“Oh yes,” my father says. “You know, my wife does actually grow some food using spores and artificial nutrients, so we could get some for you.”

Mrs. Eneyo frowns. “We already do that, but with yams and carrots and cassava, so unless you have anything else?”

“Um,” my father says, trying to recall. “I think we also have garden eggs.”

Mrs. Eneyo makes a face “Hmmm, I’m not—”

“But we can try them!” says Mr. Abalaka.

“Well, how much are they?” Mrs. Eneyo says, exasperated.

“Oh no,” my father says, laughing, settling into a comfortable position. “No price. We’d just like a job so we can have enough money to get something like that boat of yours.”

“This beauty?” Mr. Abalaka chuckles, patting his vessel tenderly. “We just like it because it runs on trash juice.”

“Unfortunately,” Mrs. Eneyo says, steering the conversation back to the point, “we don’t really know of anything at the moment. Nothing’s available. Sorry. But we could get you some fish. The good kind.”

“That would be great,” my father says. They exchange contact information. The three of them laugh and joke some more while Joseph and I sit quietly in the boat like the good children that we are, trying not to disturb them.

Eventually, they leave.

“That was fun,” Joseph yawns, stretching his arms in the air.

My father nods, distracted. He taps our arms. “Better stretch those arms well, because we’re following them.”

“Why?” I groan, rubbing my lucky spoon, feeling around its edges.

“I want to see who they give all that trash to—see if we can get some of that hustle too,” says my father.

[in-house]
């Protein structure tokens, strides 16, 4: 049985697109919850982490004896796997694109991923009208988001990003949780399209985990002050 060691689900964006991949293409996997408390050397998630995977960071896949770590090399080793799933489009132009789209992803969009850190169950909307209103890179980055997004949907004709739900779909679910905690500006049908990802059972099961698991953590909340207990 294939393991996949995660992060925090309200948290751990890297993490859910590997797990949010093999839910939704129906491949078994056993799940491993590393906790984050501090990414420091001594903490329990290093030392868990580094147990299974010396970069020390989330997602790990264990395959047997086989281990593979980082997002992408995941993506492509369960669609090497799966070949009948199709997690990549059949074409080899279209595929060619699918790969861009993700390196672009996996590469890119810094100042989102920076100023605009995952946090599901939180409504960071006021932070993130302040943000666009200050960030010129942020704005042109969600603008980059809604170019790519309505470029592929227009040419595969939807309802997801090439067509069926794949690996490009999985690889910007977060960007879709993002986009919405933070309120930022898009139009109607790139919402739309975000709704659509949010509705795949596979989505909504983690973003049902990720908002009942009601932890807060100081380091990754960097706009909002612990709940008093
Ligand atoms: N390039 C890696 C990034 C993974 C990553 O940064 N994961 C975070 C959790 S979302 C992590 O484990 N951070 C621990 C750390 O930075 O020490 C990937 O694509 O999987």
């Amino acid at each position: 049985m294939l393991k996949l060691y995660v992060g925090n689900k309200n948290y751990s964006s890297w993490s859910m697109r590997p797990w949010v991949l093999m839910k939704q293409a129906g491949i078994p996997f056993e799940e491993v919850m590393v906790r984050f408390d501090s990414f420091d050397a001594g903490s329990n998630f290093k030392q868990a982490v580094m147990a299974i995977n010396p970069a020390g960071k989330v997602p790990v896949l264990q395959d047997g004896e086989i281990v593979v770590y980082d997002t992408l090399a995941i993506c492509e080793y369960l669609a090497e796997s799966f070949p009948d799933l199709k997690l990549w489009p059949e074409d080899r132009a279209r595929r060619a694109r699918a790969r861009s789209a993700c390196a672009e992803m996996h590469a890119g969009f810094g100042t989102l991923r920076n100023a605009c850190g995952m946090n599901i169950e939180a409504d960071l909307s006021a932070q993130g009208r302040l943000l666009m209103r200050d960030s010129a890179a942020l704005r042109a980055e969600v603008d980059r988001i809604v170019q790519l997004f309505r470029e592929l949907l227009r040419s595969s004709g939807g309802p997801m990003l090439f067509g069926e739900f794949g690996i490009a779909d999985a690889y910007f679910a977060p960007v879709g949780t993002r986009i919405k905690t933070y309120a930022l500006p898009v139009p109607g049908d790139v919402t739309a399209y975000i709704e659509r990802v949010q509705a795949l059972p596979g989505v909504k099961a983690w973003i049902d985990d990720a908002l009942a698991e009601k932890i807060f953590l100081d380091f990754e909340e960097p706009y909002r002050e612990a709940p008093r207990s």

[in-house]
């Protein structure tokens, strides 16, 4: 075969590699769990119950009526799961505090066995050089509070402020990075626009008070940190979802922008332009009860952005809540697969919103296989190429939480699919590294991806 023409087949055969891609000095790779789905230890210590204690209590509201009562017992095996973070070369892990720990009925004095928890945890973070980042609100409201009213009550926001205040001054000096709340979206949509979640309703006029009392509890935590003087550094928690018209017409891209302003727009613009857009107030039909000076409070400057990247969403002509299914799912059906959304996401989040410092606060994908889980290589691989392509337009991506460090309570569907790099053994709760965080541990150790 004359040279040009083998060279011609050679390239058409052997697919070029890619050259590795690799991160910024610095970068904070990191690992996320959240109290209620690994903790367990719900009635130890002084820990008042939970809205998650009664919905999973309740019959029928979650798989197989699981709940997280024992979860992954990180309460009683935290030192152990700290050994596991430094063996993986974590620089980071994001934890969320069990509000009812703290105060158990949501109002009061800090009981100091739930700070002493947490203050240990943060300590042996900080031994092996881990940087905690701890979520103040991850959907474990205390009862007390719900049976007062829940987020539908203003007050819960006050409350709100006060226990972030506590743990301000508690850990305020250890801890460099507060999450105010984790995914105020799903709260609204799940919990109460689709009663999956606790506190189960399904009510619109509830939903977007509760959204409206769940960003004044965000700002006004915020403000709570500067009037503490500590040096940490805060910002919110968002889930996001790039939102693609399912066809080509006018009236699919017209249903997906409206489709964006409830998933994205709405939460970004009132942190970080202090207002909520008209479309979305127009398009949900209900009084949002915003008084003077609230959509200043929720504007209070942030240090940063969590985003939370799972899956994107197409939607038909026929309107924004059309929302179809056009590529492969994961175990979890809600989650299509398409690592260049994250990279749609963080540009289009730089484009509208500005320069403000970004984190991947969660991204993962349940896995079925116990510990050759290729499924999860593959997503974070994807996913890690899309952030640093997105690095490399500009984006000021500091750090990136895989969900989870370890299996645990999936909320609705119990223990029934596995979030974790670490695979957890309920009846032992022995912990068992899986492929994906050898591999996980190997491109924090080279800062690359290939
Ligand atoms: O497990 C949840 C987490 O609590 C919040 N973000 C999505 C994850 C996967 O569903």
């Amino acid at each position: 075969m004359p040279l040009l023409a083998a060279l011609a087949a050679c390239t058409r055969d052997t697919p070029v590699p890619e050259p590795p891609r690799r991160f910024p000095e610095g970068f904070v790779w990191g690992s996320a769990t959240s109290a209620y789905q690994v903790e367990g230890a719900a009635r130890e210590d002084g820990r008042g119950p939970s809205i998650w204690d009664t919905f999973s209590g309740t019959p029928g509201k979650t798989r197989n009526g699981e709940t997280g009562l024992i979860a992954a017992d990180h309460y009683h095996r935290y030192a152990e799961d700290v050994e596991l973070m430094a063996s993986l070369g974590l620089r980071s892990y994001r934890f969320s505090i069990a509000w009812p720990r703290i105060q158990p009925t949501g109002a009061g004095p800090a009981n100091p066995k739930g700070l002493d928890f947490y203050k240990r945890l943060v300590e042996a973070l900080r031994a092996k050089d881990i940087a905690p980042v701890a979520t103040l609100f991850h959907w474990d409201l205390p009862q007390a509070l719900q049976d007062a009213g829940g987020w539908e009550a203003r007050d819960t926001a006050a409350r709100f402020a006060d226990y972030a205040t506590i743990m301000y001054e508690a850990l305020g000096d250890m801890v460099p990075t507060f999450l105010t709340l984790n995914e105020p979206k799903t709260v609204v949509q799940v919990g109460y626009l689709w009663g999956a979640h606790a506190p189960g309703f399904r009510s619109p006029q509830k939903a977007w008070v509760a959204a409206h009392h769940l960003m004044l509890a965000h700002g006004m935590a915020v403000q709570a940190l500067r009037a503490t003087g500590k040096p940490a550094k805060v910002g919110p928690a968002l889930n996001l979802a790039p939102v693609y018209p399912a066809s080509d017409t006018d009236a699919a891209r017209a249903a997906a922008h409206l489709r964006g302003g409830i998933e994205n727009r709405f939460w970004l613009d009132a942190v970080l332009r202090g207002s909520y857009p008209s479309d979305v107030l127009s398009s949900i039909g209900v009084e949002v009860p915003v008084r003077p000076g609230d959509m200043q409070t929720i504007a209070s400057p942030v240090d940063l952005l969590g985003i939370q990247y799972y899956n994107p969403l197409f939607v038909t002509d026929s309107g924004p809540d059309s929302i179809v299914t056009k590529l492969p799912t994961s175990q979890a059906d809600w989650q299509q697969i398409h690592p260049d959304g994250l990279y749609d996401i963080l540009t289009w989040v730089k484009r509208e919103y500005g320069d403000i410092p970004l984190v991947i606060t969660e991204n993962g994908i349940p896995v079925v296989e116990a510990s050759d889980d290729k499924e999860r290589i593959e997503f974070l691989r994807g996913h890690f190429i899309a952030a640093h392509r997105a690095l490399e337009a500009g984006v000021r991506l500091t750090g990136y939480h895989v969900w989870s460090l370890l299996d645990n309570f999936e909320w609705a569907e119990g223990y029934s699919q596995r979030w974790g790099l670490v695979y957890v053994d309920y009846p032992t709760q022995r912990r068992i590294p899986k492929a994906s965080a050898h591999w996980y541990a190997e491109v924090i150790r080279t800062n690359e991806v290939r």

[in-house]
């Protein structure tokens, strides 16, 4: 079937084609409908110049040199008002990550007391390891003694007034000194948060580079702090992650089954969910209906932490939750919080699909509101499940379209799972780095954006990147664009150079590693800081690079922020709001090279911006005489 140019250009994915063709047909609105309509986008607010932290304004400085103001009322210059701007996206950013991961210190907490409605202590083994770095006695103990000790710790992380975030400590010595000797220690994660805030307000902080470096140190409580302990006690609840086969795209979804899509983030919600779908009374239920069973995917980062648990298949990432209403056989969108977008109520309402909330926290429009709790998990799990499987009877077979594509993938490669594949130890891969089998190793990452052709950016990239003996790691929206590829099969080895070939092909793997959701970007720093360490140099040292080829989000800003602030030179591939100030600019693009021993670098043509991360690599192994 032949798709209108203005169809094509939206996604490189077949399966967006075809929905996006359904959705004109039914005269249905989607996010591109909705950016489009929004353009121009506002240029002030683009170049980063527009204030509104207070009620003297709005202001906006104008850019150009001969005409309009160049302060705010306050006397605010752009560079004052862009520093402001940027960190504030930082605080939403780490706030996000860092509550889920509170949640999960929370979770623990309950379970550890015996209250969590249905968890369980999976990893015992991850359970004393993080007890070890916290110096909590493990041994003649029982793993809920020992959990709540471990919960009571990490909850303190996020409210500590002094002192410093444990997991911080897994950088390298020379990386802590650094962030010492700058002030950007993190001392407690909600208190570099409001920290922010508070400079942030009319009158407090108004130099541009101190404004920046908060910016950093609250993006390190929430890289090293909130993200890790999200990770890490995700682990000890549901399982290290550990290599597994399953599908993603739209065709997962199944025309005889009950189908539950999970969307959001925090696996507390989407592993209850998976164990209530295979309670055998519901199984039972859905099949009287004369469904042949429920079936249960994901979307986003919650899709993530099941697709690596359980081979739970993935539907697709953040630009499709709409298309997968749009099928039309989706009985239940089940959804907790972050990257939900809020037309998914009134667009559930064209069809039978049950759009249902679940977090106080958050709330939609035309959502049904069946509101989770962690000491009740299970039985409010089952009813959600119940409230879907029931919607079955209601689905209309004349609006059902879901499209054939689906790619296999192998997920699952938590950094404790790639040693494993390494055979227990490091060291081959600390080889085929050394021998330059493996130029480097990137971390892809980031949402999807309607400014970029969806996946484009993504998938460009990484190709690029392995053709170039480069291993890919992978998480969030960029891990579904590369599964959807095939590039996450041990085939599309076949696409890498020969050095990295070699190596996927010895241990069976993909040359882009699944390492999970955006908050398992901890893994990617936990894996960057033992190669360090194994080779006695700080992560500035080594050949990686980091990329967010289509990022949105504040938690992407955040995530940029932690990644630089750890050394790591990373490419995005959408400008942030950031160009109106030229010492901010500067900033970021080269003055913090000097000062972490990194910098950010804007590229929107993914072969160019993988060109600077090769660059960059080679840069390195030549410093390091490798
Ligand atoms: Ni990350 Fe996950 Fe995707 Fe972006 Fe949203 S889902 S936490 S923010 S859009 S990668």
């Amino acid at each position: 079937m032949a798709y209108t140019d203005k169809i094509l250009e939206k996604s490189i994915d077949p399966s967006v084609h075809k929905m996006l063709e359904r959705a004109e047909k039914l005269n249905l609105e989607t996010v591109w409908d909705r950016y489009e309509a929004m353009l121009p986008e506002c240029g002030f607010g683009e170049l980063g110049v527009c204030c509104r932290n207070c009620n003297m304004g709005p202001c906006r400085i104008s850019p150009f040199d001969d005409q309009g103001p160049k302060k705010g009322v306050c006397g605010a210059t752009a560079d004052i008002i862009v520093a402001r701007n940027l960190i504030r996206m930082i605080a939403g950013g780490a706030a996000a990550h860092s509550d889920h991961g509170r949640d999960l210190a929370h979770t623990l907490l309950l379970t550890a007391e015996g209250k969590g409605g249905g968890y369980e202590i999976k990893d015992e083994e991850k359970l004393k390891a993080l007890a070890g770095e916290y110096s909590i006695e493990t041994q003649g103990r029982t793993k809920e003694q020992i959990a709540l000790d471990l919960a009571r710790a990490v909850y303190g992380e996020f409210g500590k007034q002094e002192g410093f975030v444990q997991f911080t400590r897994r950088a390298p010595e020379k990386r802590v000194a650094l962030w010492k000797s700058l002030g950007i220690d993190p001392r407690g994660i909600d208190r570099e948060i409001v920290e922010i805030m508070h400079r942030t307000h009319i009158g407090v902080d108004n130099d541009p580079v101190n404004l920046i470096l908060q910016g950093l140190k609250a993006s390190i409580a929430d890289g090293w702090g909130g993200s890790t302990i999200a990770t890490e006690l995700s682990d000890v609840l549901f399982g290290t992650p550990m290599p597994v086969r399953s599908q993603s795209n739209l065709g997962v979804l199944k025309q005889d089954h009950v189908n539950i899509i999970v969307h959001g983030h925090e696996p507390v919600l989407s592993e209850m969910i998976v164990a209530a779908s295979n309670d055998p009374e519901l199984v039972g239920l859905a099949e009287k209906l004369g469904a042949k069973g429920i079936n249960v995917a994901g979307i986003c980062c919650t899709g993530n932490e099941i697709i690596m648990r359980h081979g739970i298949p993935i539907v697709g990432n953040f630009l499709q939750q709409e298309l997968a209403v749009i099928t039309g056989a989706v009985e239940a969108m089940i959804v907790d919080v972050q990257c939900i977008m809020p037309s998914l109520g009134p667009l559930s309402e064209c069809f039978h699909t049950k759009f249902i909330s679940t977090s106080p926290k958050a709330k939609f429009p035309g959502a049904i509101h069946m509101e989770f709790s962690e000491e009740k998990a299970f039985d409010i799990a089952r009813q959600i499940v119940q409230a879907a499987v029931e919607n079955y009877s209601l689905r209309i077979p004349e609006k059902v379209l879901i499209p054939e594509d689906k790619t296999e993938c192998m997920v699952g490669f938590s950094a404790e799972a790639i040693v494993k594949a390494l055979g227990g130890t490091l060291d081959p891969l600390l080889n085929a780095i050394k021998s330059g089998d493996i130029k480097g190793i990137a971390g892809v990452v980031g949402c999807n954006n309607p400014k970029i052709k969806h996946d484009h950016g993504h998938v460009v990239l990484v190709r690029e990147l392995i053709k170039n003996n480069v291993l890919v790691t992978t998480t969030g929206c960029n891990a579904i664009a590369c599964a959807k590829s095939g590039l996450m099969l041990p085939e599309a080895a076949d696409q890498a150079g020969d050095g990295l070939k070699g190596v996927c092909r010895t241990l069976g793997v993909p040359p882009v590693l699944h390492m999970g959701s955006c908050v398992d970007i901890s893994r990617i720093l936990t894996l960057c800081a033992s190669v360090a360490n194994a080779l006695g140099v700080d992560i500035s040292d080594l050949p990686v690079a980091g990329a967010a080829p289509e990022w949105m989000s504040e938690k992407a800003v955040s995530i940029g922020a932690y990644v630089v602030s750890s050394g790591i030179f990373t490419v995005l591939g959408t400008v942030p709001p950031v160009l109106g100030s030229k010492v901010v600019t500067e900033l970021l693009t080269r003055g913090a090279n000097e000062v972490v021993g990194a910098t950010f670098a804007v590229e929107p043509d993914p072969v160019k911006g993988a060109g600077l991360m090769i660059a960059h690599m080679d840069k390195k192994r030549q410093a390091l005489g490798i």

“It’s always nice to know that trust is the one thing you can look forward to in today’s society,” Joseph says, his voice dry, his expression deadpan, but Dad ignores him.

“Probably looking out for themselves, those two, and that’s what we have to do too. Uncontaminated fish for garden eggs isn’t a fair trade, and we don’t even know if they’re going to use that as some sort of leverage later on. The way I see it, we need to get jobs so we can have good money to negotiate with. This is how we do things.”

“They could easily spot us,” Joseph sighs, grabbing a paddle.

“That is why, today, we learn of other routes,” my father says, chest out and proud. He looks happier than I’ve ever seen him, a pirate in open air.

This is the adventure I’ve been looking for, and I’m grateful that I’m here conspiring with my father, too tired to think about drowning.

To our surprise, we don’t get caught. My father makes us wait until the man and woman are some distance ahead, and then we follow slowly. We watch as they haul trash and animals into their boat.

It’s impressive.

We crack jokes and I laugh, forgetting my thoughts of death, feeling the wind in my hair, having a good time.

It’s getting dark as Mr. Abalaka and Mrs. Eneyo stop in front of a large house on stilts, wooden and sturdy despite its rotting wood. It is painted a welcoming colour of blue and green, faded and moldy.

They get out of the boat and exchange their trash and game with a woman for stacks of money. My father’s eyes widen when he sees it and he smiles like a hyena.

Mr. Abalaka and Mrs. Eyeno shake hands with the woman and get back into their boat.

We duck. Are they turning back, coming our way?

Luckily we don’t have to deal with that stress because the two of them head further down the road in the opposite direction.

We wait thirty minutes in the dark. I doze and dream of legs that stop kicking, of going underwater . . . .